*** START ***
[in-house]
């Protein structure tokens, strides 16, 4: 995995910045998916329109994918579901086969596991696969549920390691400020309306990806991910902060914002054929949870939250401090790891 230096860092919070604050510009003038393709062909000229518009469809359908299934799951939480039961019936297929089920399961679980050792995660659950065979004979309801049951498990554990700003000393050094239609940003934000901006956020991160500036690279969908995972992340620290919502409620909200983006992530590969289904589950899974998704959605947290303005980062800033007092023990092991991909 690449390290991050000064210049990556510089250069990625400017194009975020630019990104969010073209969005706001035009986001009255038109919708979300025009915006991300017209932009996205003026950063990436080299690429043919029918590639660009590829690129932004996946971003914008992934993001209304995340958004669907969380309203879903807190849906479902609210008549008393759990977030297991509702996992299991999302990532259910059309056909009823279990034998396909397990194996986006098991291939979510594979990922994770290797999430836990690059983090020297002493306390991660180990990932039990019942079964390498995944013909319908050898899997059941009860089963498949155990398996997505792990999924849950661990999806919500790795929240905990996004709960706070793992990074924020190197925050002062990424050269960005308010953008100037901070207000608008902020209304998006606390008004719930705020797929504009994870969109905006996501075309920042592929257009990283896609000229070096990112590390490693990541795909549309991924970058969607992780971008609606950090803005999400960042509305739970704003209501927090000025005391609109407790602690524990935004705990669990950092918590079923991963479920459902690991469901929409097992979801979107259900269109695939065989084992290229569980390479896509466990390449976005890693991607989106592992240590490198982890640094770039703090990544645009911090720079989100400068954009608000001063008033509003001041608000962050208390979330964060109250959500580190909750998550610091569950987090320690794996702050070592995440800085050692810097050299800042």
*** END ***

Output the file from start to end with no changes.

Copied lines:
[in-house]
């Protein structure tokens, strides 16, 4: 995995910045998916329109994918579901086969596991696969549920390691400020309306990806991910902060914002054929949870939250401090790891 230096860092919070604050510009003038393709062909000229518009469809359908299934799951939480039961019936297929089920399961679980050792995660659950065979004979309801049951498990554990700003000393050094239609940003934000901006956020991160500036690279969908995972992340620290919502409620909200983006992530590969289904589950899974998704959605947290303005980062800033007092023990092991991909 690449390290991050000064210049990556510089250069990625400017194009975020630019990104969010073209969005706001035009986001009255038109919708979300025009915006991300017209932009996205003026950063990436080299690429043919029918590639660009590829690129932004996946971003914008992934993001209304995340958004669907969380309203879903807190849906479902609210008549008393759990977030297991509702996992299991999302990532259910059309056909009823279990034998396909397990194996986006098991291939979510594979990922994770290797999430836990690059983090020297002493306390991660180990990932039990019942079964390498995944013909319908050898899997059941009860089963498949155990398996997505792990999924849950661990999806919500790795929240905990996004709960706070793992990074924020190197925050002062990424050269960005308010953008100037901070207000608008902020209304998006606390008004719930705020797929504009994870969109905006996501075309920042592929257009990283896609000229070096990112590390490693990541795909549309991924970058969607992780971008609606950090803005999400960042509305739970704003209501927090000025005391609109407790602690524990935004705990669990950092918590079923991963479920459902690991469901929409097992979801979107259900269109695939065989084992290229569980390479896509466990390449976005890693991607989106592992240590490198982890640094770039703090990544645009911090720079989100400068954009608000001063008033509003001041608000962050208390979330964060109250959500580190909750998550610091569950987090320690794996702050070592995440800085050692810097050299800042």